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House Republicans finally provide some budget reality

  • The new House budget plan finally begins to address the most important spending issues in Washington. Still, it's only taking baby steps in the right direction.
  • Issues like tax reform and Obamacare aren't as important as Social Security, Medicare/Medicaid and defense.
  • Anyone who is serious about fixing these three programs usually gets demonized and shut down.
Speaker of the House Paul Ryan (R-WI)
Getty Images
Speaker of the House Paul Ryan (R-WI)

It's way past time America had an uncomfortable, but crucial national conversation.

No, it's not about racism, sexual orientation, tax reform, or even health insurance. Those topics are important to be sure, but we seem to be having conversations about them every day.

When it comes the tax and health insurance reform, we're putting the cart before the horse when we discuss them before we focus on reducing our almost $20 trillion debt. And we can't realistically do that before we cut or reform the three programs most experts say are too sacred to touch: Social Security, Medicare/Medicaid and defense.

The good news is that this week, the House Budget Committee has at least started this conversation for the first time in many years with its 2018 spending plan. The bad news is that it only starts the conversation, and doesn't go nearly far enough.

The new House spending plan calls for new cuts to Medicare and Medicaid and addresses a smaller part of the Social Security program. But it skips defense, presenting no net spending cuts or real reforms at all.

But again, it's a start.

The best part of the plan is it finally tells the American people that Medicare and Medicaid continues to spend too much money on people for whom it was not really intended. Specifically, the House budget calls for limiting Medicare benefits for the wealthiest seniors, making sure people living above the poverty line don't receive more Medicaid benefits than those living below it, and imposes some work requirements for able-bodied people on Medicaid. A long overdue call to make these programs work better and primarily for poorer Americans is clearly stated on the Budget committee's official website.

"Of course Democrats in Congress and the news media will still depict these proposed changes to Medicare/Medicaid and Social Security as proof that Republicans hate old and sick people."

The plan is less courageous, but at least on the right track, when it proposes changes to the Social Security Disability Insurance program. The Congressional Budget Office says Social Security spending overall was $905 billion in fiscal year 2016 and the Disability Insurance part of that was roughly $145 billion of that, or 16 percent.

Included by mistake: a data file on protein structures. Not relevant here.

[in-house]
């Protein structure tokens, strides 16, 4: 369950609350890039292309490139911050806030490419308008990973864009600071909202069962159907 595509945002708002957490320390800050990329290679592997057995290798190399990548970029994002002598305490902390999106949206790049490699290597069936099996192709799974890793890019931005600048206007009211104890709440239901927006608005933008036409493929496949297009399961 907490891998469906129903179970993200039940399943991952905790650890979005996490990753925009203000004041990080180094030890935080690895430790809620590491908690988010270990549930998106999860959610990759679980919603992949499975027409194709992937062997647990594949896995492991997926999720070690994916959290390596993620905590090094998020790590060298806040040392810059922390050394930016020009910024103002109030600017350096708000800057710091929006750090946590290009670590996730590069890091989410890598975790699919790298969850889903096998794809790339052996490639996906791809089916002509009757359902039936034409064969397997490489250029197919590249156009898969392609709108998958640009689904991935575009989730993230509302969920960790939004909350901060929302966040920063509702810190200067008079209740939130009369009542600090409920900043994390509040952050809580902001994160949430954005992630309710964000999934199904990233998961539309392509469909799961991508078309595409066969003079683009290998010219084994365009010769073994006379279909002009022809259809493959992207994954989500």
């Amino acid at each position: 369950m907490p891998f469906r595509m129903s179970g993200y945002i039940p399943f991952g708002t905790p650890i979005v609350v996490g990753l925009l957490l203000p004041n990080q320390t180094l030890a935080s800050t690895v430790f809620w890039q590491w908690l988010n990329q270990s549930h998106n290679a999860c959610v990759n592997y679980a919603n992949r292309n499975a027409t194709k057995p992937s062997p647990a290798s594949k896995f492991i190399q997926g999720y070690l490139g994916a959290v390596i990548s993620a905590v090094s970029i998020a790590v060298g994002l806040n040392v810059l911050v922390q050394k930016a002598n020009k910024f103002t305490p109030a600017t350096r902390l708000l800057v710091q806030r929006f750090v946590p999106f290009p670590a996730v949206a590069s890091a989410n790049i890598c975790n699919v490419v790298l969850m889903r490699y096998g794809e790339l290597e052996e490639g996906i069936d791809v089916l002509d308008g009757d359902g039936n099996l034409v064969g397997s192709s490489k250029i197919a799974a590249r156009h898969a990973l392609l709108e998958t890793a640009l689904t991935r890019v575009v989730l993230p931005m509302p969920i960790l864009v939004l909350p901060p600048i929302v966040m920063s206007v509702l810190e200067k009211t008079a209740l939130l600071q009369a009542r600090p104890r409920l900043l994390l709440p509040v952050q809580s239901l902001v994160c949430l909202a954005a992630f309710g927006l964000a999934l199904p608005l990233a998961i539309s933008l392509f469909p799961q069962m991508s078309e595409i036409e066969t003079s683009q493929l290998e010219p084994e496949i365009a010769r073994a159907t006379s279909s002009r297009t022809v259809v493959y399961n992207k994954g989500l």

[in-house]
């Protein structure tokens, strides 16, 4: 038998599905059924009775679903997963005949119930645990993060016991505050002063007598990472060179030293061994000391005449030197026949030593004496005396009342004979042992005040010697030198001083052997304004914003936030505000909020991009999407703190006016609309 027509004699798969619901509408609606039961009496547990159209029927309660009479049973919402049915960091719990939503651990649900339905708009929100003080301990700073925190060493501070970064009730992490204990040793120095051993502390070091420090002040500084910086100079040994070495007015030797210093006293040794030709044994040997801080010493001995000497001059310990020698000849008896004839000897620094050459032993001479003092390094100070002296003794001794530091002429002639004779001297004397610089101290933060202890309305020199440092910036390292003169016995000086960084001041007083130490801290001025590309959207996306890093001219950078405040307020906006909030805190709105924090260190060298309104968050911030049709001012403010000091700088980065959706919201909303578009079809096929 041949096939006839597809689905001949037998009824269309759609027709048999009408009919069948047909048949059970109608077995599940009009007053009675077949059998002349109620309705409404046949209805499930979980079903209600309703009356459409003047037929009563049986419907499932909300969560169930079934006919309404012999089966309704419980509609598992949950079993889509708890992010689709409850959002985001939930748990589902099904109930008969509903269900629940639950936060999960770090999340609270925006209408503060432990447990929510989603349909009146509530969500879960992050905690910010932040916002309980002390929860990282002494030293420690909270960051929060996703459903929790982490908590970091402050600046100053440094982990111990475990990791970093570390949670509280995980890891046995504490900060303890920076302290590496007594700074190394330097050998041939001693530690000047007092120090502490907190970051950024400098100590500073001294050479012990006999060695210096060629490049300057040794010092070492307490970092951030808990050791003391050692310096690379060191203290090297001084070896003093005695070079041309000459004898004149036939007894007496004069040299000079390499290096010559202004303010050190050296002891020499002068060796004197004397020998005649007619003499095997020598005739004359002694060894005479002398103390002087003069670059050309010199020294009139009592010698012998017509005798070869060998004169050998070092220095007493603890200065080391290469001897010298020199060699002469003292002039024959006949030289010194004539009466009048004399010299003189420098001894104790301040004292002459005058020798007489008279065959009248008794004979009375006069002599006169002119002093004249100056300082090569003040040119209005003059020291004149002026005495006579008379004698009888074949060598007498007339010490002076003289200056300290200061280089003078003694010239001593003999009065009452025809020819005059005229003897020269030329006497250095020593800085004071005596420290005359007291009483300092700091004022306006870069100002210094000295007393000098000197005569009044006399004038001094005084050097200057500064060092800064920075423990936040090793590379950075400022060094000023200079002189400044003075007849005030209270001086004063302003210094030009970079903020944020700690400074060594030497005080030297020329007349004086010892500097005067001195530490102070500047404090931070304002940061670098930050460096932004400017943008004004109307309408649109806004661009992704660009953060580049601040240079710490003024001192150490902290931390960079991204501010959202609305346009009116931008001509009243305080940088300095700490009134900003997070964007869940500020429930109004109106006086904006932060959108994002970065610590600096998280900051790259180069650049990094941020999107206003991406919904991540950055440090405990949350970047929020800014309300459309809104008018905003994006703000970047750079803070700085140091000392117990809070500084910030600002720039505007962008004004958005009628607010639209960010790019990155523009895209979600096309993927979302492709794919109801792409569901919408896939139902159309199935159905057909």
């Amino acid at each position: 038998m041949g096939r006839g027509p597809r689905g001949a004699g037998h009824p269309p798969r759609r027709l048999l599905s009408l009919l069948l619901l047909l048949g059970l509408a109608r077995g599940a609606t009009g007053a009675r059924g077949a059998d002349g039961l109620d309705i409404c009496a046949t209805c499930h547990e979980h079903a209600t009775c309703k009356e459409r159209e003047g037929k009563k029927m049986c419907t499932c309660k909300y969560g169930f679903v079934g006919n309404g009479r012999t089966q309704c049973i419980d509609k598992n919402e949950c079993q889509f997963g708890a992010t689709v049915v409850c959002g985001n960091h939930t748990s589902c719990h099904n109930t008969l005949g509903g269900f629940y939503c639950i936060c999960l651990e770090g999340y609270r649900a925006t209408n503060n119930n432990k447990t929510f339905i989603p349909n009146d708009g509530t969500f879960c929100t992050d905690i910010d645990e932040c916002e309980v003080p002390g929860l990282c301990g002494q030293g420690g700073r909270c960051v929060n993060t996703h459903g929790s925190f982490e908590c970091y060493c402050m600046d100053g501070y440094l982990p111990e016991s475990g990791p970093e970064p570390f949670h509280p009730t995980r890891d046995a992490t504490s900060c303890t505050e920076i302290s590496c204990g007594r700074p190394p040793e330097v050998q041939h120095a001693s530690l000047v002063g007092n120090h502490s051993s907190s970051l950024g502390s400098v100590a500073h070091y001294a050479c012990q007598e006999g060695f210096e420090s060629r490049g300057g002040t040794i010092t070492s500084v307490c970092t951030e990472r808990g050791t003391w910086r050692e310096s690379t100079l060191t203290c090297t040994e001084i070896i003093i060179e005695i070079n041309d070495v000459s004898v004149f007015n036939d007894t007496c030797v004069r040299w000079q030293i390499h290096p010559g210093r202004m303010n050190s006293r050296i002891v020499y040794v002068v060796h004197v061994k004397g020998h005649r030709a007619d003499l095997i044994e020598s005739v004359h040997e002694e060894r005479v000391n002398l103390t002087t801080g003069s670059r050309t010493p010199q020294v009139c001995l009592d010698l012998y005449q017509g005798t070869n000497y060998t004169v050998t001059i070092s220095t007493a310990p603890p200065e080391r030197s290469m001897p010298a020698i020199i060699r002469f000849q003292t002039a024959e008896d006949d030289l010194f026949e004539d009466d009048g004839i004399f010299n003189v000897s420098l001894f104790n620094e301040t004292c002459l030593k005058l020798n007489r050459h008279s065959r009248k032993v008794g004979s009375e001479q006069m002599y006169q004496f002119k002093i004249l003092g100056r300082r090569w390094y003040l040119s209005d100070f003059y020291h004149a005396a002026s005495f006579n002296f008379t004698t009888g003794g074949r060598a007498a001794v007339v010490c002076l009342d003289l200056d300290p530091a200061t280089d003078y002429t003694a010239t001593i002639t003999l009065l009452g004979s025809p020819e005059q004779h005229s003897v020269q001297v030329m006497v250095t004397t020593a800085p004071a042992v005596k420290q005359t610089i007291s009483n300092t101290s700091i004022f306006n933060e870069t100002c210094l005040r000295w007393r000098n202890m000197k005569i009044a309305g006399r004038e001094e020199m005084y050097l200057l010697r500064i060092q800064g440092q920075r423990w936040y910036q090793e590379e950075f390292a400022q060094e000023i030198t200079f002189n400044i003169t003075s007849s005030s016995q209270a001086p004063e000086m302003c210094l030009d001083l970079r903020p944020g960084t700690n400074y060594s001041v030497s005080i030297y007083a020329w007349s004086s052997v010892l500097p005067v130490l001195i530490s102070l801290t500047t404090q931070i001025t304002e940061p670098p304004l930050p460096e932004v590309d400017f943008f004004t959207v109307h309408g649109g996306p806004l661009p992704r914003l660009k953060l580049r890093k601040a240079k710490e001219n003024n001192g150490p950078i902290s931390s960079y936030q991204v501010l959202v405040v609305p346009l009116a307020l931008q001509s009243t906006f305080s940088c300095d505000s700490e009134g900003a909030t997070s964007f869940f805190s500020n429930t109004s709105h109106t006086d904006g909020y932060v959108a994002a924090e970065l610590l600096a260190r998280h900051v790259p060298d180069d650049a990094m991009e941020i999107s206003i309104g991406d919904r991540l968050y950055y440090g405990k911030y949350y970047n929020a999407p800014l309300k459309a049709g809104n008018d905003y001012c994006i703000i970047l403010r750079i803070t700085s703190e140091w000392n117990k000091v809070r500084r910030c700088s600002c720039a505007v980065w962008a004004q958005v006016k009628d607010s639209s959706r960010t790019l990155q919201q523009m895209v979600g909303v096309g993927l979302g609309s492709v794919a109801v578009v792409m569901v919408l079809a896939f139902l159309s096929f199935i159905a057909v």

The new GOP budget plan looks to cut disability spending somewhat by barring payments to those Americans on the program who are also receiving unemployment insurance benefits. In other words, the closest the House Republicans are willing to get to Social Security's standing as the "third rail of American politics" is proposing a plan to put a small dent in a sub-program that makes up only 16 percent of overall Social Security spending.

So they're baby steps, but still steps.

Of course Democrats in Congress and the news media will still depict these proposed changes to Medicare/Medicaid and Social Security as proof that Republicans hate old and sick people. This is important to mention because that kind of pressure has often worked to get wobbly politicians to fall off the debt cutting wagon.

But that's the pressure from the left. The right in America has been a potent opponent of cutting the third part of that holy trinity of budget items also known as defense. The House Budget Committee plan's biggest failing is that it not only fails to cut defense spending, but it actually boosted spending to $621 billion.

That's more than even the Trump White House requested. This is especially galling as the Pentagon continues to beseech Congress to approve money saving base closings, but the politicians from both parties simply don't have the guts to do it. In fact, while the Pentagon is only asking for $2 billion in annual cuts from base closings, there's much more money to be saved by focusing on closing U.S. bases on foreign soil alone. The annual price tag for those foreign bases is $156 billion.

Again, let's look at the realities here. Last year alone, defense, Social Security, and Medicare/Medicaid made up 79 percent of total spending in the budget. And while we can debate the sustainability of defense spending, the very people in charge of running Social Security and Medicare/Medicaid have been warning us of the impending insolvency for those programs for years.

So while squabbles about funding PBS, Planned Parenthood, and even education make headlines and fuel debate all the time, don't believe any politician who claims to be a deficit hawk unless he or she has a very public plan to reform all three of the key components of our budget and our debt. And yes, that also makes addressing and fixing our spending problems more important than tax reform or even health insurance reform.

For all the experts who say Congress and the Trump team can't do tax reform until they fix or replace Obamacare, the reality is the budget needs to be fixed before anything else. Tax cuts or even a repaired private health insurance market are nothing compared to the hundreds of millions of Americans who rely on Medicare, Medicaid, Social Security, and all 325 million Americans who need a strong defense for national security.

The House Republicans have at least begun this conversation. When will some other Washington politicians have the guts to join in?

Commentary by Jake Novak, CNBC.com senior columnist. Follow him on Twitter @jakejakeny.

For more insight from CNBC contributors, follow @CNBCopinion on Twitter.